Medication augmentation after the failure of SSRIs for depression

N Engl J Med. 2006 Mar 23;354(12):1243-52. doi: 10.1056/NEJMoa052964.

Abstract

Background: Although clinicians frequently add a second medication to an initial, ineffective antidepressant drug, no randomized controlled trial has compared the efficacy of this approach.

Methods: We randomly assigned 565 adult outpatients who had nonpsychotic major depressive disorder without remission despite a mean of 11.9 weeks of citalopram therapy (mean final dose, 55 mg per day) to receive sustained-release bupropion (at a dose of up to 400 mg per day) as augmentation and 286 to receive buspirone (at a dose of up to 60 mg per day) as augmentation. The primary outcome of remission of symptoms was defined as a score of 7 or less on the 17-item Hamilton Rating Scale for Depression (HRSD-17) at the end of this study; scores were obtained over the telephone by raters blinded to treatment assignment. The 16-item Quick Inventory of Depressive Symptomatology--Self-Report (QIDS-SR-16) was used to determine the secondary outcomes of remission (defined as a score of less than 6 at the end of this study) and response (a reduction in baseline scores of 50 percent or more).

Results: The sustained-release bupropion group and the buspirone group had similar rates of HRSD-17 remission (29.7 percent and 30.1 percent, respectively), QIDS-SR-16 remission (39.0 percent and 32.9 percent), and QIDS-SR-16 response (31.8 percent and 26.9 percent). Sustained-release bupropion, however, was associated with a greater reduction (from baseline to the end of this study) in QIDS-SR-16 scores than was buspirone (25.3 percent vs. 17.1 percent, P<0.04), a lower QIDS-SR-16 score at the end of this study (8.0 vs. 9.1, P<0.02), and a lower dropout rate due to intolerance (12.5 percent vs. 20.6 percent, P<0.009).

Conclusions: Augmentation of citalopram with either sustained-release bupropion or buspirone appears to be useful in actual clinical settings. Augmentation with sustained-release bupropion does have certain advantages, including a greater reduction in the number and severity of symptoms and fewer side effects and adverse events. (ClinicalTrials.gov number, NCT00021528.).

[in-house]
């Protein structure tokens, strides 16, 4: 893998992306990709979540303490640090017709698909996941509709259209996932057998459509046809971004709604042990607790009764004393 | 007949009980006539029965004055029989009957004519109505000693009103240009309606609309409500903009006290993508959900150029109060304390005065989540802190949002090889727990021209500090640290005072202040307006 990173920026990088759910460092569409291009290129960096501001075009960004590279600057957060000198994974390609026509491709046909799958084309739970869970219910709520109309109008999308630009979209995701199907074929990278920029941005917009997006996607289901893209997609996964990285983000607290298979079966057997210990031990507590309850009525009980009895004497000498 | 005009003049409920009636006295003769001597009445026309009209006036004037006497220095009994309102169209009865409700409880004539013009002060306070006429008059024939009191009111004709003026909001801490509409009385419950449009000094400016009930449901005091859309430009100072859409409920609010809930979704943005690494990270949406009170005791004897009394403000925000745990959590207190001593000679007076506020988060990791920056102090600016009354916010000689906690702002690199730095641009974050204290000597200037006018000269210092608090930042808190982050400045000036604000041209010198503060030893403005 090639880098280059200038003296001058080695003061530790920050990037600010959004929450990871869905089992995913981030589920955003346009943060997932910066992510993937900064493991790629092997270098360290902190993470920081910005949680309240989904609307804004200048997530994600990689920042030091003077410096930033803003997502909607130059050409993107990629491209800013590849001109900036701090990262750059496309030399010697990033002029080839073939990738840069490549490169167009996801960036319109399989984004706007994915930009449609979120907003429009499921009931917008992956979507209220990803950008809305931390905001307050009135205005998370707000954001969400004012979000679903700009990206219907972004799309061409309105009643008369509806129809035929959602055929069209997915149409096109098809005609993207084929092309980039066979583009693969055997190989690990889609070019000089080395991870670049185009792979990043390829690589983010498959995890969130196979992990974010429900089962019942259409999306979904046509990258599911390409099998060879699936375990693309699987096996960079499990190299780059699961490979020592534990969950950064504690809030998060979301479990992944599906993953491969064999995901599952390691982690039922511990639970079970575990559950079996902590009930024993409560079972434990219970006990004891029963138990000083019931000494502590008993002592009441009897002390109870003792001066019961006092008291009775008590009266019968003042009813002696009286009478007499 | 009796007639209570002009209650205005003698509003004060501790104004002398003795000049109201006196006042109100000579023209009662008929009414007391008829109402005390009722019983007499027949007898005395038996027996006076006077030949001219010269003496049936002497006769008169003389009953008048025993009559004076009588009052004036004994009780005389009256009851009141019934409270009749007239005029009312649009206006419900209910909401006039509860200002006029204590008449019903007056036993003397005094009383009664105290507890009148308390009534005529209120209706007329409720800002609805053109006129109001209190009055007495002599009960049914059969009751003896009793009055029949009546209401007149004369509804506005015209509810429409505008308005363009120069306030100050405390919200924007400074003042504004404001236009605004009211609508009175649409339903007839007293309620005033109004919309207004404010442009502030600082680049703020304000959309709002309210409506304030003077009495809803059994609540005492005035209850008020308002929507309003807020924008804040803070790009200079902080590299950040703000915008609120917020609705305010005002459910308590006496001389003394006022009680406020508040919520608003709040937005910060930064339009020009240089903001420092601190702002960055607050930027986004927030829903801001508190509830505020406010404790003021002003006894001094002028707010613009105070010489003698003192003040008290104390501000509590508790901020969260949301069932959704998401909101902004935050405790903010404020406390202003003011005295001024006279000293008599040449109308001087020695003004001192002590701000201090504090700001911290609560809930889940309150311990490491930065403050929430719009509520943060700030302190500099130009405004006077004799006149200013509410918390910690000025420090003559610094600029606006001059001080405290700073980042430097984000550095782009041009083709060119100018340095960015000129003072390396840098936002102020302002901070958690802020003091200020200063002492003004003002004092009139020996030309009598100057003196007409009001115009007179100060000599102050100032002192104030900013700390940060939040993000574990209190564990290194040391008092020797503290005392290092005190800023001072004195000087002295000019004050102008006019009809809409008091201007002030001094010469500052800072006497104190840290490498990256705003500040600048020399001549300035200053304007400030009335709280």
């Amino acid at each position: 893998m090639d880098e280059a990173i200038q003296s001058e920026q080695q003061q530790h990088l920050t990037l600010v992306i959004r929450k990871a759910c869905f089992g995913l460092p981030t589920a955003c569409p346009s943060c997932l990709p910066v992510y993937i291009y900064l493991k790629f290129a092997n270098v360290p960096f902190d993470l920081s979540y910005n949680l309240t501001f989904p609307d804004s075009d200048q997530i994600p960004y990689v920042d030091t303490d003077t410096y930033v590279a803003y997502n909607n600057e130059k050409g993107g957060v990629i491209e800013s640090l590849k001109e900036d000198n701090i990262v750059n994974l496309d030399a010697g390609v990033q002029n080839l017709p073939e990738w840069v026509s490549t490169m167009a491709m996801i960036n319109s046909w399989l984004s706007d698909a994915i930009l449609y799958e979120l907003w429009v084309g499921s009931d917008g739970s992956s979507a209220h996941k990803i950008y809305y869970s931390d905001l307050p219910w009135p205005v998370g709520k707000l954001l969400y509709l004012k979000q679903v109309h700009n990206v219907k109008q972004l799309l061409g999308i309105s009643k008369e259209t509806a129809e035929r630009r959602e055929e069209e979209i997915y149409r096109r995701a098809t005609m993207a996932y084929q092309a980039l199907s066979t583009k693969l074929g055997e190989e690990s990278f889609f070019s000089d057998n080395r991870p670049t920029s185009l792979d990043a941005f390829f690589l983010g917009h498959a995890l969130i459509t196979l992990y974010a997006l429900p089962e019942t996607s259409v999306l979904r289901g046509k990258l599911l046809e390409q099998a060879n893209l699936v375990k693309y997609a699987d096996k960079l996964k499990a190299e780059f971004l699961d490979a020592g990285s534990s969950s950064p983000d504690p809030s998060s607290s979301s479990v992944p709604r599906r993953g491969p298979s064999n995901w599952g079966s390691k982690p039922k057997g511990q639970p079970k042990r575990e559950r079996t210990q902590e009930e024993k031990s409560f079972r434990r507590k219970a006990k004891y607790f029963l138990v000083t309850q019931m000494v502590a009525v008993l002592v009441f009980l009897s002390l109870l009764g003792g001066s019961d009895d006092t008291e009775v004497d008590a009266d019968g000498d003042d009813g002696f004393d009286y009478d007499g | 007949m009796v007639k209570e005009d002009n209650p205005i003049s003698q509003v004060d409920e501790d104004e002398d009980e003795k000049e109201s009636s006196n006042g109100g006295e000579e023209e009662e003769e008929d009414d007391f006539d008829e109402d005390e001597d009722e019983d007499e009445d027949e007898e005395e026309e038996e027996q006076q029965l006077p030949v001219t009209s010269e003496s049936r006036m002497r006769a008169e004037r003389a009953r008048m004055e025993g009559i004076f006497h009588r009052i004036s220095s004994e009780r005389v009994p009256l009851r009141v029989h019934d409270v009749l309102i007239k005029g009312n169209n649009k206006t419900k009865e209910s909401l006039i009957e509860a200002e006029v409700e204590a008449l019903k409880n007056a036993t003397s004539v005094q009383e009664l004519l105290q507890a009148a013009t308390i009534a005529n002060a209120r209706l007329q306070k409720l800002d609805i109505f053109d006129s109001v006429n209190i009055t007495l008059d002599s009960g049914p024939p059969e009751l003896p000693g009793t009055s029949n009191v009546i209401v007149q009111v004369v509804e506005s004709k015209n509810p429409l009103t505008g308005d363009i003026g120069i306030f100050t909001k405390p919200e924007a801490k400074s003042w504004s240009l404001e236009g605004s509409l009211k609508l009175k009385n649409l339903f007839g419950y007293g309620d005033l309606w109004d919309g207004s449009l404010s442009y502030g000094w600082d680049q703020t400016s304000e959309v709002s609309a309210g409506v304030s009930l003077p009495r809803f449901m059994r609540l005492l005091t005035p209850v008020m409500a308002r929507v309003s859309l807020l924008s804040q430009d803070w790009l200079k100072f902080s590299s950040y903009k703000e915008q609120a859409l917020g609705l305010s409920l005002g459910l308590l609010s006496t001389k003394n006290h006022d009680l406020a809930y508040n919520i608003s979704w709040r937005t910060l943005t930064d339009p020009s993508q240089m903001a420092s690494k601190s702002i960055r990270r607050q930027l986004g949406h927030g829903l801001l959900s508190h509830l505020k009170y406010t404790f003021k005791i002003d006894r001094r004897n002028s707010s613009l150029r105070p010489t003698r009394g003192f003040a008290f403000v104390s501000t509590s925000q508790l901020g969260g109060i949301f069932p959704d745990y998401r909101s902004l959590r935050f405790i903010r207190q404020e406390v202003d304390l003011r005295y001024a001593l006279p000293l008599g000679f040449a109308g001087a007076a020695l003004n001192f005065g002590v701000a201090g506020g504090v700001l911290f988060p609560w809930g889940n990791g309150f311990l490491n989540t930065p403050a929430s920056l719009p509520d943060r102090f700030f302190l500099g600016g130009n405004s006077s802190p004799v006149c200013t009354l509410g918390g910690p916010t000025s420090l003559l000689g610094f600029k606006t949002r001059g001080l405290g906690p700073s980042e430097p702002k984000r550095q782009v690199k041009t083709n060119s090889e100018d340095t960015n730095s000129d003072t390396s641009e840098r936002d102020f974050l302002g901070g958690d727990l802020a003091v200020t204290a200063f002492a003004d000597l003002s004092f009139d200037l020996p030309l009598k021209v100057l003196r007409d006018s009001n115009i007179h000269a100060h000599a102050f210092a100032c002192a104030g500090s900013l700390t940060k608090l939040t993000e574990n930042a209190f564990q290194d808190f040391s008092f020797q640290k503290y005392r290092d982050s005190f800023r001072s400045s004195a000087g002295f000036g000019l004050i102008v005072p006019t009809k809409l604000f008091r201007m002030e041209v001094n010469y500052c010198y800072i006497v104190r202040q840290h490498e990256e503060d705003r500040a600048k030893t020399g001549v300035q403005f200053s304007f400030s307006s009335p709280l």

Publication types

  • Multicenter Study
  • Randomized Controlled Trial
  • Research Support, N.I.H., Extramural

MeSH terms

  • Adult
  • Bupropion / administration & dosage
  • Bupropion / adverse effects
  • Bupropion / therapeutic use*
  • Buspirone / administration & dosage
  • Buspirone / adverse effects
  • Buspirone / therapeutic use*
  • Citalopram / administration & dosage
  • Citalopram / adverse effects
  • Citalopram / therapeutic use*
  • Delayed-Action Preparations
  • Depressive Disorder, Major / drug therapy*
  • Dopamine Uptake Inhibitors / administration & dosage
  • Dopamine Uptake Inhibitors / adverse effects
  • Dopamine Uptake Inhibitors / therapeutic use*
  • Drug Administration Schedule
  • Drug Therapy, Combination
  • Female
  • Humans
  • Logistic Models
  • Male
  • Remission Induction
  • Serotonin Receptor Agonists / adverse effects
  • Serotonin Receptor Agonists / therapeutic use*
  • Serotonin Uptake Inhibitors / administration & dosage
  • Serotonin Uptake Inhibitors / adverse effects
  • Serotonin Uptake Inhibitors / therapeutic use*
  • Treatment Failure

Substances

  • Delayed-Action Preparations
  • Dopamine Uptake Inhibitors
  • Serotonin Receptor Agonists
  • Serotonin Uptake Inhibitors
  • Bupropion
  • Citalopram
  • Buspirone

Associated data

  • ClinicalTrials.gov/NCT00021528